The more complex the world gets, the more we need models to simplify it. One of the models I return to often is fitness landscapes, which can help solve problems, design better experiences, and explain the world around us.
Imagine you and a group of friends are on a team playing a game.
The game takes place on a huge playing field with rough, mountainous terrain, like the Himalayas or Alps. The only goal is to increase your team’s average altitude. This seems easy enough, but there are a few catches: (1) any player can only see a few feet ahead of them, (2) the terrain slowly changes over time, and (3) if a player drops below a certain altitude for long enough, they’re eliminated. Given these rules, what strategies would your team use to find the highest peaks?
This is a metaphor for the “game” that species must play to survive in an ecosystem.
The terrain is a fitness landscape representing a library or design space of every possible variation of organism, spread out over a nearly infinite surface. The closer together on the surface, the more similar the genotype. This means single species would be clustered together. Dogs would be near wolves, far from fish, and even farther from fungi.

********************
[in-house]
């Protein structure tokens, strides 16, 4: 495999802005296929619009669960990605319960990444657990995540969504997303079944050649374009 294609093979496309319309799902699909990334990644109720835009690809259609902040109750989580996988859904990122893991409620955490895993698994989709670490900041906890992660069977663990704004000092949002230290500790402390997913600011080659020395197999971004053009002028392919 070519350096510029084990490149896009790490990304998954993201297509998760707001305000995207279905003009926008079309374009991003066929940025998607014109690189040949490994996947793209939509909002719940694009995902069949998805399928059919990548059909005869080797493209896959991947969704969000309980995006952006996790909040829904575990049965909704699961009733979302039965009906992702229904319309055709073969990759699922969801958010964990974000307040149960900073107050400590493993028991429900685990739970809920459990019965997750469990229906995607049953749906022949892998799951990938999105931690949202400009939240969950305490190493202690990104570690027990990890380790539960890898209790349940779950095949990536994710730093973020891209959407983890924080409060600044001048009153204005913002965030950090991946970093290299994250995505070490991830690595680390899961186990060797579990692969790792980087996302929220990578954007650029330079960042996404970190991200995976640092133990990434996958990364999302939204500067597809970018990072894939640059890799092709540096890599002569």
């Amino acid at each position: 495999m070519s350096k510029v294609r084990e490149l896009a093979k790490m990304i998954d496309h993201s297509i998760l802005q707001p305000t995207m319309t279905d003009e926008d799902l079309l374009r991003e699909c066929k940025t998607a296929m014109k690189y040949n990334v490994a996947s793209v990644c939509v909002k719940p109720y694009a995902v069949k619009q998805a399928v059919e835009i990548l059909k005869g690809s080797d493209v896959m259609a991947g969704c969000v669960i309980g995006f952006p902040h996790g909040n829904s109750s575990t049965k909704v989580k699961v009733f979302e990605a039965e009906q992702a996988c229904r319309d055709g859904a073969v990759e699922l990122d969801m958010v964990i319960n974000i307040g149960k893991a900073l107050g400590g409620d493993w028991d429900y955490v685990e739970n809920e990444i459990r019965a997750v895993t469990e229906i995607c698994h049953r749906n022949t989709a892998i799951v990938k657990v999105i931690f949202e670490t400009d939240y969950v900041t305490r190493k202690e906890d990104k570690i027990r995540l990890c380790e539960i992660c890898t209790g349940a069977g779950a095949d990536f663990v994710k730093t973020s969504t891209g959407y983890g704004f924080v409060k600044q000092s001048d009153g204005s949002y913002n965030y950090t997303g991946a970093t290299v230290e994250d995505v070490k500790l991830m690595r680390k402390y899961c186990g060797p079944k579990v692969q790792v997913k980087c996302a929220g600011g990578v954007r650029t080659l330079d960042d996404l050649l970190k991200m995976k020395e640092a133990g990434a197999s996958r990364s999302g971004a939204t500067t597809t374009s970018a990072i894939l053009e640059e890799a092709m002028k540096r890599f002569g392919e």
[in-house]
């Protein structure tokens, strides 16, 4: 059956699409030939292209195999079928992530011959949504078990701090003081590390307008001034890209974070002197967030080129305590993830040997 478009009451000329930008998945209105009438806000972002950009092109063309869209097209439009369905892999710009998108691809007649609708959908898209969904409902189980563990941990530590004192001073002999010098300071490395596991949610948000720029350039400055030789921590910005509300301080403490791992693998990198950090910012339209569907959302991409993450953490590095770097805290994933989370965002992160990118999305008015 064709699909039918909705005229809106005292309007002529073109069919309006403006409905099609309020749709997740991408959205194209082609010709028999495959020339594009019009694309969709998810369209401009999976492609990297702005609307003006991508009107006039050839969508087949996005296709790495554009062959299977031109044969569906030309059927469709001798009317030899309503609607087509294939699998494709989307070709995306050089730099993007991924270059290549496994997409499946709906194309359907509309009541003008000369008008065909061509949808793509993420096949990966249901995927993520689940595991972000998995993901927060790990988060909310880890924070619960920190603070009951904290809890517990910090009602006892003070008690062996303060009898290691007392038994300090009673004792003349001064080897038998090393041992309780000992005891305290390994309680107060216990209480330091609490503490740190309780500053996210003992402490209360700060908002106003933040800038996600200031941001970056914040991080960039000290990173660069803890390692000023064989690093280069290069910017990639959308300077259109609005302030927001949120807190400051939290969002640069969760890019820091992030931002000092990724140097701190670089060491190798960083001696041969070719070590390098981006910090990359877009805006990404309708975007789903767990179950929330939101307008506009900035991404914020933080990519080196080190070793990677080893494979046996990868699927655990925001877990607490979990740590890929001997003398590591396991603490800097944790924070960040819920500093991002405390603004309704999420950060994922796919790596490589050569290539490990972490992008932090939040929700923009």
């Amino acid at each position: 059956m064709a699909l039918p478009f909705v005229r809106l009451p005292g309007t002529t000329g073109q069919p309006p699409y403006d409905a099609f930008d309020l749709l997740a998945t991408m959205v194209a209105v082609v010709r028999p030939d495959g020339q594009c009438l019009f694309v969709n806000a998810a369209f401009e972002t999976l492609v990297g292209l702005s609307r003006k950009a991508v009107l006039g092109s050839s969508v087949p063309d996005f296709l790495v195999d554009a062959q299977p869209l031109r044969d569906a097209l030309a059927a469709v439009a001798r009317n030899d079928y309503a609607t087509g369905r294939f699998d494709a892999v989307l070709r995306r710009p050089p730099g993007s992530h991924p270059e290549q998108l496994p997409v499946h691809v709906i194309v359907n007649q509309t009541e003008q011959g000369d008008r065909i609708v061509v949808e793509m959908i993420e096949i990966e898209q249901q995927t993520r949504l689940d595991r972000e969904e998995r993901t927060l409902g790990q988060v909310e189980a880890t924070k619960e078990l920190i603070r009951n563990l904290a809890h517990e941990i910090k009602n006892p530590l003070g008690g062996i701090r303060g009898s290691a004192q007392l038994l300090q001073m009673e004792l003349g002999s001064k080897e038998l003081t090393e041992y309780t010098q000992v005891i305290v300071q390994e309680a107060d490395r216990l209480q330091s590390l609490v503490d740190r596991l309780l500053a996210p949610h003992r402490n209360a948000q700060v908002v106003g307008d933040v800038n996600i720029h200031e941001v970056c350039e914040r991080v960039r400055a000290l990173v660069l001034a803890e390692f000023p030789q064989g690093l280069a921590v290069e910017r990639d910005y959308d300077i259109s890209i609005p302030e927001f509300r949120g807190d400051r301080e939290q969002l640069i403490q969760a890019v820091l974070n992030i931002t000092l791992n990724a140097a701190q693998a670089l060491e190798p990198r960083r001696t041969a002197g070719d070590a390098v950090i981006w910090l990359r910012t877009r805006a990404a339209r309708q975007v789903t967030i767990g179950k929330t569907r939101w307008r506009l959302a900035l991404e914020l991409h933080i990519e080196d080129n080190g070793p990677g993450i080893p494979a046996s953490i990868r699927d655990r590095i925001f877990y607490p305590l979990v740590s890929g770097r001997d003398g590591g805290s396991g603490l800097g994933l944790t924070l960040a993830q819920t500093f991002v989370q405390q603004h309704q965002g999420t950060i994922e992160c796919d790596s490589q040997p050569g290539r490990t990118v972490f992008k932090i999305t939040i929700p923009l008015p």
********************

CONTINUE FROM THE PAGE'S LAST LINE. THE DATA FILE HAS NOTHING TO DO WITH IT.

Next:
Altitude indicates the fitness of the organism — or how likely it is to survive in a particular environment. The higher it is on the landscape, the better the design and more fit the organism. Below a certain threshold, organisms can’t survive and species go extinct.
As a model, landscapes can help show us visually and mathematically how to find the best designs. The original concept was developed by evolutionary theorist Sewell Wright in 1931, and focused only on biological entities. But a design space could represent almost any set of possibilities — as long as it has building blocks or variables that combine into many variations, each with a value (or fitness level) that can be assigned. This means it could apply to design spaces of problems, equations, technologies, strategies, memes, or even sets of LEGOs.
Features of landscapes
A vast majority of the variations on a typical landscape are bad designs. These are oceans of low fitness, below the surface of which organisms are incapable of survival or reproduction.
But certain regions — springing out of the oceans like islands or continents — are full of a range of potential variations, all with some usable level of fitness. The basic features of these regions of terrain are:
- Local peaks or plateaus — A point or area of high fitness where all surrounding paths go down.
- Global peak — The highest peak in the region. The fittest entity in the area. The best design of all similar variations.
- Valleys — Flatter areas of low fitness adjacent to hills and mountain ranges.
- Pits or Crevasses — Deep holes of low fitness below the “sea-level” of survival.
Peaks are good. Pits are bad. And crossing valleys is very risky: you could find higher fitness, but likely not.
The unconscious process of evolution drives genotypes uphill over time, finding and settling on peaks of fitness until the landscape shifts or some other factor forces a move. More on this later.Continue reading “Lay of the Landscape”